Bibi Aisha

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Not to be confused with Bibi Ayesha or Asia Bibi.
Aisha on the cover of Time
The image of Aisha was shown at a World Press Photo presentation in 2011.

Bibi Aisha (Pashto: بی بی عایشه‎; Bibi is a term of respect meaning "Lady"; born Aisha Mohammadzai,[citation needed] legal name in the United States: Aesha Mohammadzai) is an Afghan woman whose mutilated face appeared on the cover of Time magazine in summer 2010. Her story first appeared in the Daily Beast in December 2009, which prompted doctors to write in offering to help her for free. The Grossman Burn Foundation in California pledged to perform reconstructive surgery and began organizing for her visa in the early spring of 2010. Diane Sawyer of ABC News covered her ordeal in March 2010.


In a practice known as baad, Aisha's father promised her to a Taliban fighter when she was 12 years old as compensation for a killing that a member of her family had committed. She was married at 14 and allegedly subjected to abuse. At 18 she fled the abuse but was caught by police, jailed, and returned to her family. Her father returned her to her in-laws. To take revenge on her escape, her father-in-law, husband, and three other family members took Aisha into the mountains, cut off her nose and her ears, and left her to die.[1] Aisha was later rescued by aid workers and the U.S. military. Some sources disputed the role of any members of the Taliban in her mutilation.[2][3]

Appearance on Time Magazine[edit]

Aisha was featured on the August 2010 cover of Time magazine and in a corresponding article, "Afghan Women and the Return of the Taliban."[4] The cover image generated enormous controversy.[5] The image and the accompanying cover title, "What Happens if We Leave Afghanistan," fueled debate about the merits of the Afghan War.[6]

The photo was taken by the South African photographer Jodi Bieber and was awarded the World Press Photo Award for 2010.[7] The image of Aisha is sometimes compared to the 'Afghan Girl' photograph of Sharbat Gula taken by Steve McCurry.[8]

Present day[edit]

Shortly after Time's cover ran, Aisha was flown to the United States to receive free reconstructive surgery.[5] In May 2012, ran an article about Aisha's recent life. Since coming to the United States in August 2010, surgeons concluded that she is mentally incompetent to handle the patient responsibilities in the surgical recovery regimen. Her psychologist, Shiphra Bakhchi, diagnosed her with borderline personality disorder. She was taken in by the Women for Afghan Women shelter in Queens, New York, but she caused problems for the shelter and was subsequently moved to a family's house in Maryland. She has never held a job but sometimes made beads which she sold in local salons. She studies English and mathematics and aspires to be a police officer to help and protect women and children.[9][10]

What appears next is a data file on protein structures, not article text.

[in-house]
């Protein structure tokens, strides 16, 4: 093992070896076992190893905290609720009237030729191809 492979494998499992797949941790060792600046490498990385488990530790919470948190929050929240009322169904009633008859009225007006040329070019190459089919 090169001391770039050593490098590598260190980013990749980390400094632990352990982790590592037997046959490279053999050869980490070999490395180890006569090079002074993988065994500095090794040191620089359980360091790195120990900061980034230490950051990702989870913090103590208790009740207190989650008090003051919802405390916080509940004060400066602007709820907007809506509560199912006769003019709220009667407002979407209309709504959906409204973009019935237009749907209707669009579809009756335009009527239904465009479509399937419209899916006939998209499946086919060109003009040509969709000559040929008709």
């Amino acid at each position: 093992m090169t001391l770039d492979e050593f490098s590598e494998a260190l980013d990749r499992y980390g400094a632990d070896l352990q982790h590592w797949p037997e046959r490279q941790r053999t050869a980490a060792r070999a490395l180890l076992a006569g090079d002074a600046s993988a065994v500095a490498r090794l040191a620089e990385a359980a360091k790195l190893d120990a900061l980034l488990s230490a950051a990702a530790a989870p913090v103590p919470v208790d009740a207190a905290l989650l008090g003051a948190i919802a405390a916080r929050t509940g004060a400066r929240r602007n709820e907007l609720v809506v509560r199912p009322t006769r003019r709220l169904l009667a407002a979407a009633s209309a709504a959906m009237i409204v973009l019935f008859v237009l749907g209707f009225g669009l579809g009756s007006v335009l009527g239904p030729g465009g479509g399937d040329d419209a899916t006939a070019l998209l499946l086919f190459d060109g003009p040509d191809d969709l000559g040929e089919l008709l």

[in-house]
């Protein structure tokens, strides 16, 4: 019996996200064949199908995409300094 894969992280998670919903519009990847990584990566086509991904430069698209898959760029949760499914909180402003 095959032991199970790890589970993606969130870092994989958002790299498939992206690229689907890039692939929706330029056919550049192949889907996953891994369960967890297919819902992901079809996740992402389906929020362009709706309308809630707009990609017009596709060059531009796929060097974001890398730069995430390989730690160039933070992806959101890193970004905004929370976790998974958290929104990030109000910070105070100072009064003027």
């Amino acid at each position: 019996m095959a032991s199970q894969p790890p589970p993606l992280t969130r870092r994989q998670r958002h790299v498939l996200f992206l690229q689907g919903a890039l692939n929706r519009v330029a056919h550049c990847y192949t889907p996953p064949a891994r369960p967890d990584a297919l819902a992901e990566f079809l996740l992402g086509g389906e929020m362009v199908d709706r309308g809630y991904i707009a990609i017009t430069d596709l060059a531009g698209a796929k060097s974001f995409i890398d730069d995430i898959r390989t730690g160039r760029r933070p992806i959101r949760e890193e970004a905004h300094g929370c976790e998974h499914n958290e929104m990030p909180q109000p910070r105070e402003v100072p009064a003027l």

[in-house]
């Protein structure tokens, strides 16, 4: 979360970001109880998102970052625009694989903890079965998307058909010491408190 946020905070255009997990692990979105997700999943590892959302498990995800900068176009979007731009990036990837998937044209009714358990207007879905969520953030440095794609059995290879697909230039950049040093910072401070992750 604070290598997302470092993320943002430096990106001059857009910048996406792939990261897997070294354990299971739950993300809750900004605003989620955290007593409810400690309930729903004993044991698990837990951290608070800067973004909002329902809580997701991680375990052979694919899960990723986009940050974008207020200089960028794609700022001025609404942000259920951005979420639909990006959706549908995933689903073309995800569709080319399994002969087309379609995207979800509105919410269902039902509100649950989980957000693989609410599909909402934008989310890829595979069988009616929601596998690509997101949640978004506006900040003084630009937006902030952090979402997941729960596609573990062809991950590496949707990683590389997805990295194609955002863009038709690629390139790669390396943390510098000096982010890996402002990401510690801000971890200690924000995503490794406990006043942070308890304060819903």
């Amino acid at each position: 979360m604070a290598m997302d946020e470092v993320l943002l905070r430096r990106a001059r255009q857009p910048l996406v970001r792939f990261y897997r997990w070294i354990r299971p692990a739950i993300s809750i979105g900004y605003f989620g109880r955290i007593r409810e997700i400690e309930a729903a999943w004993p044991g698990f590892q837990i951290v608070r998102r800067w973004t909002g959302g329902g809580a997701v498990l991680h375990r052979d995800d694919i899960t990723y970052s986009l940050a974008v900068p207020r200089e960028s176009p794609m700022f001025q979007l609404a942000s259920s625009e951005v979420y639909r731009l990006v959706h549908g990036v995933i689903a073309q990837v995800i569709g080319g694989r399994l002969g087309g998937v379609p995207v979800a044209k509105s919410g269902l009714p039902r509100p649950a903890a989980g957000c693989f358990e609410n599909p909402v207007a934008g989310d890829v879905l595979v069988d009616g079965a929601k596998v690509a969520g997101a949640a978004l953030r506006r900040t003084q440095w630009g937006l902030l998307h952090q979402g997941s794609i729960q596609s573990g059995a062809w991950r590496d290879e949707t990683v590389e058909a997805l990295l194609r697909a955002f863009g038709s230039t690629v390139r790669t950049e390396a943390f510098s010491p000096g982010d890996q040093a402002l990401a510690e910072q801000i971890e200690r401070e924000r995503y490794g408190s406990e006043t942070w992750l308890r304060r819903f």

The May 2012 CNN article by Jessica Ravitz explored the challenges faced by Aisha during her integration into a globalized world. "[S]he's been passed around by well-meaning strangers, showcased like a star and shielded like a fragile child," Ravitz reports.[9]

See also[edit]

  • Sahar Gul, Afghan teenager abused by in-laws


  1. ^ Bates, Karen Grigsby (13 October 2010). "Bibi Aisha, Disfigured Afghan Woman Featured On 'Time' Cover, Visits U.S.". National Public Radio blog: The Two-Way. Archived from the original on 12 November 2010. Retrieved 27 November 2010. 
  2. ^ Ann Jones, 'Afghan Women Have Already Been Abandoned', The Nation (12 August 2010).
  3. ^ Ahmad Omed Khpalwak, 'Taliban Not Responsible for Cutting Aisha's Nose, Ear', Uruknet (6 December 2010).
  4. ^ Baker, Aryn (29 July 2010). "Afghan Women and the Return of the Taliban". Time (magazine). Archived from the original on 2010-08-16. Retrieved 27 November 2010. 
  5. ^ a b "Disfigured Afghan on Cover of Time Heads to US". AOL News. 5 August 2010. Archived from the original on 22 October 2010. Retrieved 27 November 2010. 
  6. ^ Nordland, Ron (4 August 2010). "Portrait of Pain Ignites Debate Over Afghan War". The New York Times. Retrieved 27 November 2010. 
  7. ^ Webb, Sara (11 February 2011). "Top press award for photo of disfigured Afghan woman". Reuters. Retrieved 11 February 2011. 
  8. ^ Rubin, Elizabeth (December 2010). "Veiled Rebellion". National Geographic Magazine. Archived from the original on 6 December 2010. Retrieved 27 November 2010. 
  9. ^ a b "Saving Aesha". CNN. 
  10. ^ Paul Toohey Brave Girl with a Tortured Soul The Advertiser 26 May 2012, pp. 40–41.

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